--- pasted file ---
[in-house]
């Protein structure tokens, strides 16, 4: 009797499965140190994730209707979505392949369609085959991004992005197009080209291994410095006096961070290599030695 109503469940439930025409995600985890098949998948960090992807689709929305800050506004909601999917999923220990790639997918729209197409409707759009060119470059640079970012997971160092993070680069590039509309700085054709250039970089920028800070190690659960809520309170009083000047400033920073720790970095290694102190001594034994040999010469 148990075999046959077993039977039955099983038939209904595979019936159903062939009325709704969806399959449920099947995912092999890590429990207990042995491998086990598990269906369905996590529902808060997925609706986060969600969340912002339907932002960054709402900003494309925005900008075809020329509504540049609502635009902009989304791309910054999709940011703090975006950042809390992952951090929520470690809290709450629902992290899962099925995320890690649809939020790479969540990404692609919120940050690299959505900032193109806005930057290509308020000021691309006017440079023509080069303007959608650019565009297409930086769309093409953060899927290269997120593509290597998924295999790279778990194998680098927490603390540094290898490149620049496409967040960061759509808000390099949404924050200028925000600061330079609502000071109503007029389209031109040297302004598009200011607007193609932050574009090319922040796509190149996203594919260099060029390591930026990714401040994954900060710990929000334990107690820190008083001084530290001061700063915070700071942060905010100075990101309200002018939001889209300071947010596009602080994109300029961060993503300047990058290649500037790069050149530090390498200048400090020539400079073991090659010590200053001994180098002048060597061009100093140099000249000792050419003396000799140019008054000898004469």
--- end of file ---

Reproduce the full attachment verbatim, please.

[in-house]
């Protein structure tokens, strides 16, 4: 009797499965140190994730209707979505392949369609085959991004992005197009080209291994410095006096961070290599030695 109503469940439930025409995600985890098949998948960090992807689709929305800050506004909601999917999923220990790639997918729209197409409707759009060119470059640079970012997971160092993070680069590039509309700085054709250039970089920028800070190690659960809520309170009083000047400033920073720790970095290694102190001594034994040999010469 148990075999046959077993039977039955099983038939209904595979019936159903062939009325709704969806399959449920099947995912092999890590429990207990042995491998086990598990269906369905996590529902808060997925609706986060969600969340912002339907932002960054709402900003494309925005900008075809020329509504540049609502635009902009989304791309910054999709940011703090975006950042809390992952951090929520470690809290709450629902992290899962099925995320890690649809939020790479969540990404692609919120940050690299959505900032193109806005930057290509308020000021691309006017440079023509080069303007959608650019565009297409930086769309093409953060899927290269997120593509290597998924295999790279778990194998680098927490603390540094290898490149620049496409967040960061759509808000390099949404924050200028925000600061330079609502000071109503007029389209031109040297302004598009200011607007193609932050574009090319922040796509190149996203594919260099060029390591930026990714401040994954900060710990929000334990107690820190008083001084530290001061700063915070700071942060905010100075990101309200002018939001889209300071947010596009602080994109300029961060993503300047990058290649500037790069050149530090390498200048400090020539400079073991090659010590200053001994180098002048060597061009100093140099000249000792050419003396000799140019008054000898004469």